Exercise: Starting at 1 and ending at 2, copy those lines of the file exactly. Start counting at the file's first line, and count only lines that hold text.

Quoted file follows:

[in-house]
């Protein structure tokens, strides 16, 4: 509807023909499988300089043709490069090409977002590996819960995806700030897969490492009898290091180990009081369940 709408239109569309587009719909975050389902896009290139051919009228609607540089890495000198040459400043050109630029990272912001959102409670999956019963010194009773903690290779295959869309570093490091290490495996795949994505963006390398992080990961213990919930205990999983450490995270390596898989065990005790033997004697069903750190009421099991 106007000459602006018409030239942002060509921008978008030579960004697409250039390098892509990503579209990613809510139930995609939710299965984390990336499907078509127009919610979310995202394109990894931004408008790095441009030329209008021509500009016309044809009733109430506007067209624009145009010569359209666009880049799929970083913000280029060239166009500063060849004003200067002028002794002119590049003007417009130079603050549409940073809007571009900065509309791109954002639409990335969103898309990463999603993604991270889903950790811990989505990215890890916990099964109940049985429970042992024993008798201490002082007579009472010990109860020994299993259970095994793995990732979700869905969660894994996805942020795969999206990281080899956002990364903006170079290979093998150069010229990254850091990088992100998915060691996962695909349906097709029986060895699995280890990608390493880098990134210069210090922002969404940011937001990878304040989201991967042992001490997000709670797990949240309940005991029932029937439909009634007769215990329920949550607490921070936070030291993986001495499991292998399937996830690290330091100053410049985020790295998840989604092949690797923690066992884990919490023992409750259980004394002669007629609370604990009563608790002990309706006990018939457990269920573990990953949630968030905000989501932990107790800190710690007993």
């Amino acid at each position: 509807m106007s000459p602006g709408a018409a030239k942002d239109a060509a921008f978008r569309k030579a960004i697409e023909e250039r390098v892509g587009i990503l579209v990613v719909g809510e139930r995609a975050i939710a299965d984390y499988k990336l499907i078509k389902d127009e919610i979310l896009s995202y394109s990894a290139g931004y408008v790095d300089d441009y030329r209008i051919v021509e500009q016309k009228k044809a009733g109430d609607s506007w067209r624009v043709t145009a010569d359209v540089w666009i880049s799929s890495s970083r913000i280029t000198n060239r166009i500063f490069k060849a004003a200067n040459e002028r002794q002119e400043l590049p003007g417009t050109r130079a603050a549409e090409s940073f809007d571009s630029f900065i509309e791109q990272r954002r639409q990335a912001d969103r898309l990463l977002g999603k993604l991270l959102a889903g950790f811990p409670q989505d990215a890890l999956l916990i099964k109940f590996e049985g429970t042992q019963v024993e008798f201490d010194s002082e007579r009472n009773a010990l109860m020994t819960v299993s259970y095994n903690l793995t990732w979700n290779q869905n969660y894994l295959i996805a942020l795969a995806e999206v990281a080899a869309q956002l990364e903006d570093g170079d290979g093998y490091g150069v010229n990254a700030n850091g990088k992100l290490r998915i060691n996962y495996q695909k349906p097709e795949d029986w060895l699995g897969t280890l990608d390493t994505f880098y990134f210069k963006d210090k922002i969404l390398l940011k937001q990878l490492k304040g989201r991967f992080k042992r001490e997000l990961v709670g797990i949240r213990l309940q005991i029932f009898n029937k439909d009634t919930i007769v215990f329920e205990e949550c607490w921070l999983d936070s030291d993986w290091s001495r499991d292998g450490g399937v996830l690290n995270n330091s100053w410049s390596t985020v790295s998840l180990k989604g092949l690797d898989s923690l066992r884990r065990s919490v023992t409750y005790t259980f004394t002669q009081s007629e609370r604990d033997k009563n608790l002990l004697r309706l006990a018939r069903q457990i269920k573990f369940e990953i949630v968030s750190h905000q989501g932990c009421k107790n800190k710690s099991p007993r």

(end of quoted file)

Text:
[in-house]
């Protein structure tokens, strides 16, 4: 509807023909499988300089043709490069090409977002590996819960995806700030897969490492009898290091180990009081369940 709408239109569309587009719909975050389902896009290139051919009228609607540089890495000198040459400043050109630029990272912001959102409670999956019963010194009773903690290779295959869309570093490091290490495996795949994505963006390398992080990961213990919930205990999983450490995270390596898989065990005790033997004697069903750190009421099991 106007000459602006018409030239942002060509921008978008030579960004697409250039390098892509990503579209990613809510139930995609939710299965984390990336499907078509127009919610979310995202394109990894931004408008790095441009030329209008021509500009016309044809009733109430506007067209624009145009010569359209666009880049799929970083913000280029060239166009500063060849004003200067002028002794002119590049003007417009130079603050549409940073809007571009900065509309791109954002639409990335969103898309990463999603993604991270889903950790811990989505990215890890916990099964109940049985429970042992024993008798201490002082007579009472010990109860020994299993259970095994793995990732979700869905969660894994996805942020795969999206990281080899956002990364903006170079290979093998150069010229990254850091990088992100998915060691996962695909349906097709029986060895699995280890990608390493880098990134210069210090922002969404940011937001990878304040989201991967042992001490997000709670797990949240309940005991029932029937439909009634007769215990329920949550607490921070936070030291993986001495499991292998399937996830690290330091100053410049985020790295998840989604092949690797923690066992884990919490023992409750259980004394002669007629609370604990009563608790002990309706006990018939457990269920573990990953949630968030905000989501932990107790800190710690007993």